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Journal of IlyaM (2933)

Thursday June 12, 2003
04:41 PM

UTF-8 fun in Perl

[ #12775 ]
List of minor and not very minor annoynances I've meet in last ~3 days while doing conversion to UTF-8 of the project I'm working on:
  1. Perl 5.6.x is just broken when it comes to Unicode support what means if you need Unicode support in Perl you must upgrade. And I though I'd wait for 5.8.1 before upgrading. Naive me :( - had to upgrade my and other developers computers and a production server.
  2. Seems XS modules in 5.8.0 don't play well with UTF-8 strings. Examples: if you give an UTF-8 string to Text::CSV_XS it returns you a non-UTF-8 string, if Template Toolkit configured to use Template::Stash::XS then UTF-8 strings may not work in templates.
  3. None of Perl modules/templating systems/etc I know do the right thing when URL-escaping UTF-8 strings.
  4. If you expect UTF-8 strings in query parameters and URLs you have to wrap Apache::Request to convert query parameters and URLs transparently in Perl UTF-8 strings. If would be nice if it such feature were built-in in this module (I wonder if CGI, CGI::Simple, etc have same problem).
  5. $hash{bareword} doesn't work if the bareword is a non-ASCII bareword (which should work as I understand when you have use utf8 in your Perl code). What is also interesting that it doesn't produce any warnings or errors - it just silently returns undef.
  6. GraphViz doesn't work correctly with UTF-8 strings - it seems to generate correct string in .dot format but when the module calls IPC::Run the string corrupts while being passed to the 'dot' program.

.. I expect to meet even more problems, annoyances ang just glitches.

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  • Unfortunately, Unicode and perl still isn't as good as it should be. I've had lots of problems too.

    My current favourite is POSTing XML to a server using lwp. You send the XML, it looks fine from the client, but when the server reads it in, it's got the final few characters chopped off. Why? Because when LWP is calculating the Content-Length header, it's getting the length in characters not bytes. So you have to make sure that you convert to bytes before you use LWP to send information across a network. Bah!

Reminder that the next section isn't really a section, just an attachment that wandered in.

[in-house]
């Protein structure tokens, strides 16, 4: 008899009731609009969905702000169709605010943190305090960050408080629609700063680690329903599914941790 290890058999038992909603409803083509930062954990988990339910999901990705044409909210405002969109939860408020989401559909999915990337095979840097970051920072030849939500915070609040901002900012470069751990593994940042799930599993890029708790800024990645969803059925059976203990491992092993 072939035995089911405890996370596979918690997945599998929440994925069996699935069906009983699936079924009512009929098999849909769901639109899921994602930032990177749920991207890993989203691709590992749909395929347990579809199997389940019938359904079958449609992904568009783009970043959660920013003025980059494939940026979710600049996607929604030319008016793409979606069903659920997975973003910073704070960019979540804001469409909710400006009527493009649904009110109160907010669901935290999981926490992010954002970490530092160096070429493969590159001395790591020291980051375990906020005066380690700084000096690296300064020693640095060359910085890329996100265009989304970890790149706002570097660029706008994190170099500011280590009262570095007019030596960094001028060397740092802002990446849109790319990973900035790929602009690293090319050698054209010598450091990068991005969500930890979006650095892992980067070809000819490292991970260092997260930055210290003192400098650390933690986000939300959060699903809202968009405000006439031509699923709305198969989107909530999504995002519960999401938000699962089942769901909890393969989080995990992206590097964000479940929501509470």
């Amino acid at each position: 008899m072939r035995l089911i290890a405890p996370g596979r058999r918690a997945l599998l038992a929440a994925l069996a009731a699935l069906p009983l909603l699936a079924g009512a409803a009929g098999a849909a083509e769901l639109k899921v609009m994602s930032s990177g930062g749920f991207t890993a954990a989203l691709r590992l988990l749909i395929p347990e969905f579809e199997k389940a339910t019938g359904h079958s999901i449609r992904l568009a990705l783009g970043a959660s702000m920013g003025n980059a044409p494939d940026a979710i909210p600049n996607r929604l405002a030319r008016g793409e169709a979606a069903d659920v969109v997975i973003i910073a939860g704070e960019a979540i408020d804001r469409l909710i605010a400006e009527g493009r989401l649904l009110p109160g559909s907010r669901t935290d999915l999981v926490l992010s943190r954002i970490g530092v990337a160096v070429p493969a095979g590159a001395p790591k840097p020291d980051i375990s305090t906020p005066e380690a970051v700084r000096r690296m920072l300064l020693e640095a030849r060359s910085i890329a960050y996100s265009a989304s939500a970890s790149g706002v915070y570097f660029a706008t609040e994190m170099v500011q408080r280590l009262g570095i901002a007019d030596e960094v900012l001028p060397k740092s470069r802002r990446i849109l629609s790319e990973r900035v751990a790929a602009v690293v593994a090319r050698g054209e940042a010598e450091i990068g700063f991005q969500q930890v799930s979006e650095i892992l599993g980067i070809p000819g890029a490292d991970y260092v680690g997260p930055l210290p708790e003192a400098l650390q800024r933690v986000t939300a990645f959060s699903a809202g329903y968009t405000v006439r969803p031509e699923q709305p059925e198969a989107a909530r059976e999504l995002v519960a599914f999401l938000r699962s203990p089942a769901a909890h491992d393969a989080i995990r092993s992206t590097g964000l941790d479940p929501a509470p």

What's even more annoying about talking with LWP is the fact that the fix is different for 5.6 to 5.8. In 5.6.1, you use pack/unpack. In 5.8, I use encode_utf8.

    The other real nuisance we've had is DBD::Pg. When it returns strings from the database, they don't have the UTF-8 bit turned on. So you end up with doubly encoded errors when you try to output them. I've put a patch into DBD::Pg that lets you fix this for now, but it's not a particularly pretty solution (it should detect the database encoding and use that).

    I have no idea what state the other DBD:: modules are in. When I was trying to get DBD::Pg working, I took a look at a couple and didn't see any calls to SvUTF8_on() or similiar, so I suspect that it's not handled.

    More generally, perl 5.6.1 tended to hide unicode problems from you because it didn't have the IO layers that 5.8 does. Because you can tell 5.8 you're going to be sending out UTF-8, you end up with all sorts of double-encoding bugs if you're not careful, most of which would not have happened under 5.6.1. This leads people to needlessly think that 5.8 is broken, when in fact it's the 3rd party software that is bust.

    You mention getting UTF8 into URIs not working. That's because there's no defined standard for doing so. Trying to get that working is a lost cause, I feel, until people agree on how it's going to work. At present, there's no way to indicate what character set is in use in a URI.

    The next area I want to look at is getting UTF-8 correctly from a POST request (GET's are unlikely to work, given the above para). I have no idea how to force a client to give us stuff in the correct character encoding. And then I have no idea how to make Apache::Request or CGI do the right thing. sigh. More hard work, which thankfully I've been able to avoid until now.


    • You mention getting UTF8 into URIs not working. That's because there's no defined standard for doing so.

      HTML 4.01 spec says []:

      We recommend that user agents adopt the following convention for handling non-ASCII characters in such cases: 1. Represent each character in UTF-8 (see [RFC2279]) as one or more bytes. 2. Escape these bytes with the URI escaping mechanism (i.e., by converting each byte to %HH, where HH is the hexadecimal notation of the byte value).

      If you enter non-ASCII chars both latest vers


      Ilya Martynov ( [])